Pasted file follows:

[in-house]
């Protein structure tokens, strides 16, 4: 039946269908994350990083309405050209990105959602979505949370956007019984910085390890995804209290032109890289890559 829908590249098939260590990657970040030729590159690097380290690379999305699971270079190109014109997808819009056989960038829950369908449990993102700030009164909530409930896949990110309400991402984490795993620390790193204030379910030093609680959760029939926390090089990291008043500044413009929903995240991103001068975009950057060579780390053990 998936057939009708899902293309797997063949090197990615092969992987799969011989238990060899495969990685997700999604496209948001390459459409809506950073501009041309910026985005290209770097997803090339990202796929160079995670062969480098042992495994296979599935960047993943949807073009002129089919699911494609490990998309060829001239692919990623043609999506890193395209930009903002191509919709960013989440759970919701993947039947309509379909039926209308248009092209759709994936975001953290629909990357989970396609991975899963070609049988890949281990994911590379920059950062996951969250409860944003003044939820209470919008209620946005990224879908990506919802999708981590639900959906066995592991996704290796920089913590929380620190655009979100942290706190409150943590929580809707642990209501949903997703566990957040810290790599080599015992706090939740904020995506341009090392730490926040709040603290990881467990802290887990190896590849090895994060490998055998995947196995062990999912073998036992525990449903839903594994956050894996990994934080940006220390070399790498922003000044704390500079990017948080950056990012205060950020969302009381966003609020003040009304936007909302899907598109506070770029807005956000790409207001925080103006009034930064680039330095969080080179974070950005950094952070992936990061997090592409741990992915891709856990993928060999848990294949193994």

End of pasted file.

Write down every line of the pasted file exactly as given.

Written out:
[in-house]
């Protein structure tokens, strides 16, 4: 039946269908994350990083309405050209990105959602979505949370956007019984910085390890995804209290032109890289890559 829908590249098939260590990657970040030729590159690097380290690379999305699971270079190109014109997808819009056989960038829950369908449990993102700030009164909530409930896949990110309400991402984490795993620390790193204030379910030093609680959760029939926390090089990291008043500044413009929903995240991103001068975009950057060579780390053990 998936057939009708899902293309797997063949090197990615092969992987799969011989238990060899495969990685997700999604496209948001390459459409809506950073501009041309910026985005290209770097997803090339990202796929160079995670062969480098042992495994296979599935960047993943949807073009002129089919699911494609490990998309060829001239692919990623043609999506890193395209930009903002191509919709960013989440759970919701993947039947309509379909039926209308248009092209759709994936975001953290629909990357989970396609991975899963070609049988890949281990994911590379920059950062996951969250409860944003003044939820209470919008209620946005990224879908990506919802999708981590639900959906066995592991996704290796920089913590929380620190655009979100942290706190409150943590929580809707642990209501949903997703566990957040810290790599080599015992706090939740904020995506341009090392730490926040709040603290990881467990802290887990190896590849090895994060490998055998995947196995062990999912073998036992525990449903839903594994956050894996990994934080940006220390070399790498922003000044704390500079990017948080950056990012205060950020969302009381966003609020003040009304936007909302899907598109506070770029807005956000790409207001925080103006009034930064680039330095969080080179974070950005950094952070992936990061997090592409741990992915891709856990993928060999848990294949193994």